Photograph by Peter Hapak for TIME

Janet Yellen

Janet Yellen, the first woman to hold what is often viewed as the most important and powerful economic position in the world, has wielded that power deftly, with a sure but steady hand, during an enormously difficult time. With a less skilled leader, the Fed might have become fractious and divided.

Instead, with both labor and capital markets deeply troubled, she brought an expertise in these aspects of economics based on a deep theoretical grounding obtained at Yale (confession: James Tobin and I were among her advisers). And more than perhaps any other central banker, she brought a sensitivity to the key issue of our day, inequality, grasping that Fed macro and regulatory policies can have profound effects on both the poor and the rich. As chair, she has more than lived up to our high expectations.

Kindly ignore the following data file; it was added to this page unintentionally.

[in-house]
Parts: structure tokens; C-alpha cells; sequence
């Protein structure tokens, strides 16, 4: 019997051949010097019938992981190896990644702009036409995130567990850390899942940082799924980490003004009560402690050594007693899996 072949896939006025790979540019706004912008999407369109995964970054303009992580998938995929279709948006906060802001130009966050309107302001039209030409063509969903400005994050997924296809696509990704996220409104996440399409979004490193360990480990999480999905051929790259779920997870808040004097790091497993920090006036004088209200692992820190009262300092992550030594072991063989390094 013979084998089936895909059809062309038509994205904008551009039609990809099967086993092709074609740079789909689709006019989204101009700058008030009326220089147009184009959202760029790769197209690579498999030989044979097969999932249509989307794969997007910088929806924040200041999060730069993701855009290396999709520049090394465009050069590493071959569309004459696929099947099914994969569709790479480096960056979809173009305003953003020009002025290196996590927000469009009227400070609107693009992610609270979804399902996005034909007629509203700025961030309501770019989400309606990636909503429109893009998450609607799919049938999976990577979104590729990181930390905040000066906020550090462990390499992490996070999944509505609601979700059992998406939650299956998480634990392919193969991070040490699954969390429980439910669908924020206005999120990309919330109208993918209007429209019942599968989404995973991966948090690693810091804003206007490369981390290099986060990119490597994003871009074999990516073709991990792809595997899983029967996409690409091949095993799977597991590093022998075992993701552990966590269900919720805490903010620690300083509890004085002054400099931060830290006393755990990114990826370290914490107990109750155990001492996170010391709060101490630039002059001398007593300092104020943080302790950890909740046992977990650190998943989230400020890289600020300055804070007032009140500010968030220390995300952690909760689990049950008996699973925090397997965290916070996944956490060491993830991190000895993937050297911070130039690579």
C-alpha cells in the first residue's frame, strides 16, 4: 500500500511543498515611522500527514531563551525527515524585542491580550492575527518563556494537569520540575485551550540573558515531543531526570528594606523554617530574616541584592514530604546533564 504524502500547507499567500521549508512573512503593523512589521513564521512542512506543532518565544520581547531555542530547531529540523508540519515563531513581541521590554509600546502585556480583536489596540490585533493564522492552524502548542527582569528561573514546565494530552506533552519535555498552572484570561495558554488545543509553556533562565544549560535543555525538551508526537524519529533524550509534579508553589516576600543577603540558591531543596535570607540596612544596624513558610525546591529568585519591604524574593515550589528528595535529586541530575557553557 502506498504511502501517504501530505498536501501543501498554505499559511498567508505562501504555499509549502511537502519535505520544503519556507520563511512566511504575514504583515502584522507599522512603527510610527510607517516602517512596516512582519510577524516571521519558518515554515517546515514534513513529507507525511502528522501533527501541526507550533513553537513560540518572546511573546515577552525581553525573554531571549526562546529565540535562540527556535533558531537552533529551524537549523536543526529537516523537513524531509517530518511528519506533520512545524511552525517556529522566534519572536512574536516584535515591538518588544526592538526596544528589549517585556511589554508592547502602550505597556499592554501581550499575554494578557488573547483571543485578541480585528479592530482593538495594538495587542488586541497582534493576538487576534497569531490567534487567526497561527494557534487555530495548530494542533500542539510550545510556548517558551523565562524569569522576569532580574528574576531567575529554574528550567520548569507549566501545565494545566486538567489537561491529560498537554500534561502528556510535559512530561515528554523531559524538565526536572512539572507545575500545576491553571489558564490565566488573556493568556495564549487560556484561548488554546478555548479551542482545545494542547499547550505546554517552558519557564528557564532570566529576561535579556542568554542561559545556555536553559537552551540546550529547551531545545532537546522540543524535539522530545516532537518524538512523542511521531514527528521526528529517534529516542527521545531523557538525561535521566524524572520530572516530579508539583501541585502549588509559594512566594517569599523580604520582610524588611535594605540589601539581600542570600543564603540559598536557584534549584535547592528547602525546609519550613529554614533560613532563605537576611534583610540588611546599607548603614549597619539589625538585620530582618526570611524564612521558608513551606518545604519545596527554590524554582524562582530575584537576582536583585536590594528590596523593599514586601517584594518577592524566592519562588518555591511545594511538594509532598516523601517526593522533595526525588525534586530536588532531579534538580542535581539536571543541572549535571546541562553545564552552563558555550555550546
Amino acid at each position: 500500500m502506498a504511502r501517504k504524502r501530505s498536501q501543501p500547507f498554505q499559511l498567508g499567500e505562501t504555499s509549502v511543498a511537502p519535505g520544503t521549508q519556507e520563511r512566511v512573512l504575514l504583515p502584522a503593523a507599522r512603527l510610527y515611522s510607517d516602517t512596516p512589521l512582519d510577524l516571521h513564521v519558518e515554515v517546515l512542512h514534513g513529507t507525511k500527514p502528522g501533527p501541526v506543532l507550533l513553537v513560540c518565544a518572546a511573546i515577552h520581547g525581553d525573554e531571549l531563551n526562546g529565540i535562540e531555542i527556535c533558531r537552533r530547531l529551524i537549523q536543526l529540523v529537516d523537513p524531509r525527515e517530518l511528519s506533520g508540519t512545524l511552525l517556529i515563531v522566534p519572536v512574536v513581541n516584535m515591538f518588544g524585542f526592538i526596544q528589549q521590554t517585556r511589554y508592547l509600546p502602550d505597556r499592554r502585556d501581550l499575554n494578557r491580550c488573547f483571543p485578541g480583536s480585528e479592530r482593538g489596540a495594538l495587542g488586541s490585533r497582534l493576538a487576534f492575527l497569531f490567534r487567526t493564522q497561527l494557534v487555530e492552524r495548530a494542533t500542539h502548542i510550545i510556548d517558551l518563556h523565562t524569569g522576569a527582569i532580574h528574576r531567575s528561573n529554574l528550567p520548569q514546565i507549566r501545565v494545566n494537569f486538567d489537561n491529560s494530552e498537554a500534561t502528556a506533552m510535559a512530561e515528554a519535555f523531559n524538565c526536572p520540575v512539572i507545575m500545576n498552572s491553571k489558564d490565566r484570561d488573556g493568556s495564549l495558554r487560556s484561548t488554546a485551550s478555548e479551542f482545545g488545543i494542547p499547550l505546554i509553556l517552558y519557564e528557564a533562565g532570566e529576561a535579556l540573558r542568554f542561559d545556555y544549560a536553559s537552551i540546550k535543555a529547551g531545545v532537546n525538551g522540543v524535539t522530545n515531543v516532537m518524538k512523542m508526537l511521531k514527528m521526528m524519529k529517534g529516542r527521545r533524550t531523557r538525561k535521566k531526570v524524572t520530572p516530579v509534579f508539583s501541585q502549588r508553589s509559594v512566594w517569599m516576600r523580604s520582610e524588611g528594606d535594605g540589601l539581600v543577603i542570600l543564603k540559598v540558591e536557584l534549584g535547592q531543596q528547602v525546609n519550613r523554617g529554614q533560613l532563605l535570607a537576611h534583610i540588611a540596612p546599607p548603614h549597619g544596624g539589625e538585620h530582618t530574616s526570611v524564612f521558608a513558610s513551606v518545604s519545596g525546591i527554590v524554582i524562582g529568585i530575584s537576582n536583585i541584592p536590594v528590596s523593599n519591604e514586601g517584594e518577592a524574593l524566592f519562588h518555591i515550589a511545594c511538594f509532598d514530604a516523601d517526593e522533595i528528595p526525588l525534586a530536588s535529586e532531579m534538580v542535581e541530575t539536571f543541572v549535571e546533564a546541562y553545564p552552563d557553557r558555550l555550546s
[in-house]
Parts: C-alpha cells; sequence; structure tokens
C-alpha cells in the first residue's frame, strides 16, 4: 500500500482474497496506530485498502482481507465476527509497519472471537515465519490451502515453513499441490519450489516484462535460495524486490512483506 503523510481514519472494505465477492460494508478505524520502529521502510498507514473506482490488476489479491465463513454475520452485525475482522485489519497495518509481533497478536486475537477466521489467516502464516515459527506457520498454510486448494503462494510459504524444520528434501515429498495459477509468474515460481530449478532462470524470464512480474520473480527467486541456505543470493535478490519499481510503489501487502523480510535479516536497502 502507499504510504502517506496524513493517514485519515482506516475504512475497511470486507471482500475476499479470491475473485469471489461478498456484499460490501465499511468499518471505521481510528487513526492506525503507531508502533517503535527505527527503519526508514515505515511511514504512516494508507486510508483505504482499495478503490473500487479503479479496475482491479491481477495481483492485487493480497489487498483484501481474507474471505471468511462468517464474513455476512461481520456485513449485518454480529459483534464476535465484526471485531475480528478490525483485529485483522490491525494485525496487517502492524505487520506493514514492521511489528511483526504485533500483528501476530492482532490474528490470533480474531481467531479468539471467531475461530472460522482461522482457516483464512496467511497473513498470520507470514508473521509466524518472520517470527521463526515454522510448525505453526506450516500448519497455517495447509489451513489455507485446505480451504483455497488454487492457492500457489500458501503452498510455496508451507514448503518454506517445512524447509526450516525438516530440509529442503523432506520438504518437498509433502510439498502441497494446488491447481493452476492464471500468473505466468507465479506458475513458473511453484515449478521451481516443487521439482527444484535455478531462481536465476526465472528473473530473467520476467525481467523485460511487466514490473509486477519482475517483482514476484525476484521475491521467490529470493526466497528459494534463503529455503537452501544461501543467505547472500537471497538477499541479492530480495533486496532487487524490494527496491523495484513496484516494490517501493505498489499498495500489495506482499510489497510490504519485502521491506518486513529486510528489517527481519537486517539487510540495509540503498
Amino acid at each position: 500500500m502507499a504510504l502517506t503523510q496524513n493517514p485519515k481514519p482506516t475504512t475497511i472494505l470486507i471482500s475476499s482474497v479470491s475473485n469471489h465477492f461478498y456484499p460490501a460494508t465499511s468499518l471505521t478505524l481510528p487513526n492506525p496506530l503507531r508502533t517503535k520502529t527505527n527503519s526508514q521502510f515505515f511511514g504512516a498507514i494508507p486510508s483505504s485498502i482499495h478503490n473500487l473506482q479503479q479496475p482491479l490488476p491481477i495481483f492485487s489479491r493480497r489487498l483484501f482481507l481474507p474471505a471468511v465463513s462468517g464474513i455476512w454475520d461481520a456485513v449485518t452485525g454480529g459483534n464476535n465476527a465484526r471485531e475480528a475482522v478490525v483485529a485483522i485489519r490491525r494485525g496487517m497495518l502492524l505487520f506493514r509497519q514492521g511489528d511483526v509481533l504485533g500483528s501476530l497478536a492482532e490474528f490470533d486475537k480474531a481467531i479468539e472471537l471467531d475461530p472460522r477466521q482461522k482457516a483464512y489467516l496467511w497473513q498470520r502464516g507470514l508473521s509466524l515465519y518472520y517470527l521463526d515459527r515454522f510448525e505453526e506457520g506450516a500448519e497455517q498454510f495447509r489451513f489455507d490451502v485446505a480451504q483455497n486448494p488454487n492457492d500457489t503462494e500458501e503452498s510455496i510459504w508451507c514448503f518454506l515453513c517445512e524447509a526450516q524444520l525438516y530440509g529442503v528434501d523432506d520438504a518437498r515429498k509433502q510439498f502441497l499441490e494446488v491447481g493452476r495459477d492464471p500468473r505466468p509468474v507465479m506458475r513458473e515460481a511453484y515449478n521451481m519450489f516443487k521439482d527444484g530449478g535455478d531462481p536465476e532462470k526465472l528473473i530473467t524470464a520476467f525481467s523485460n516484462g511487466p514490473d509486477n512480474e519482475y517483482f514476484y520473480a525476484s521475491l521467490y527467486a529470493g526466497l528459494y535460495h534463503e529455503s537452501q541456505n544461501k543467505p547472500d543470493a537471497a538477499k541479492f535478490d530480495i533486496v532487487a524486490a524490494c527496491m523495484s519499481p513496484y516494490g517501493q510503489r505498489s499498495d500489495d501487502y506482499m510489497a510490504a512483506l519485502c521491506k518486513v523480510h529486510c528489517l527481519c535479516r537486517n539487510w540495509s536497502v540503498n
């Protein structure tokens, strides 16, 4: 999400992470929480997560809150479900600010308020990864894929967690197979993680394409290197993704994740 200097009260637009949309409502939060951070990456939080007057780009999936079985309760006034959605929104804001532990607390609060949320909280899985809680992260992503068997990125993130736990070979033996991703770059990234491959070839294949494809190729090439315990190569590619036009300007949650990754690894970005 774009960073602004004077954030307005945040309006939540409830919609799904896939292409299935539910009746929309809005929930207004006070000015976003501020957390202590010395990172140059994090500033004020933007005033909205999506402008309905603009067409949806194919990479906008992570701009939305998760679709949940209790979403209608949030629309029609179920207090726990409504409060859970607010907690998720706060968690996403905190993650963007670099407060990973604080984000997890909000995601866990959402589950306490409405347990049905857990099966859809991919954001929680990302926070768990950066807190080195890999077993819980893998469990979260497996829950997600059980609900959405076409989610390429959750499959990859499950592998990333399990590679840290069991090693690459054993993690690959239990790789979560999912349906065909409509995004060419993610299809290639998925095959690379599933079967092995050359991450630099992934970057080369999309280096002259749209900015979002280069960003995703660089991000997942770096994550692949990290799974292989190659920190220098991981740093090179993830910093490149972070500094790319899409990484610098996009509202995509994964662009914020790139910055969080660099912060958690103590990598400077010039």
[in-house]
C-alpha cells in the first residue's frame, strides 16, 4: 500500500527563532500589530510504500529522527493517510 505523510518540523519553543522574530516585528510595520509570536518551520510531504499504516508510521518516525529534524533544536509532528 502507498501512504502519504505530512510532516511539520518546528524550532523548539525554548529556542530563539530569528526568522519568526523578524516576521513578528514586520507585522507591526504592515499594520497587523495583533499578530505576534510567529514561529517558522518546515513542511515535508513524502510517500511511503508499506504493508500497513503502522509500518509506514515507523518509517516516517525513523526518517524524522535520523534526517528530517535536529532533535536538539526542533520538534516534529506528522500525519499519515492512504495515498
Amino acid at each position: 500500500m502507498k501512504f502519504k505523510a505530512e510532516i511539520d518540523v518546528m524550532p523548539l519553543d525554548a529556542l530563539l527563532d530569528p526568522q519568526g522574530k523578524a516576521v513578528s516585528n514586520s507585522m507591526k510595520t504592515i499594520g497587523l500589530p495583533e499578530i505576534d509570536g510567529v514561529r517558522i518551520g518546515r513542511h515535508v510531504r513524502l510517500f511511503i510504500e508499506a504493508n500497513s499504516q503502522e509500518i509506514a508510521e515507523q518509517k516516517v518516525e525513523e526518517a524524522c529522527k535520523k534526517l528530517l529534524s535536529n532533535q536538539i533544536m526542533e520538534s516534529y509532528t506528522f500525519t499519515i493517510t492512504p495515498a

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Her biggest challenge may be going forward, with Trump proposing large budget deficits in an economy that many members of the Fed already believe is close to full employment. In a highly politicized environment marked by extreme uncertainty, the nation needs the calm hand, expertise and wisdom of a devoted public servant like Janet Yellen.

Stiglitz is a Nobel Prize–winning economist and a professor at Columbia University

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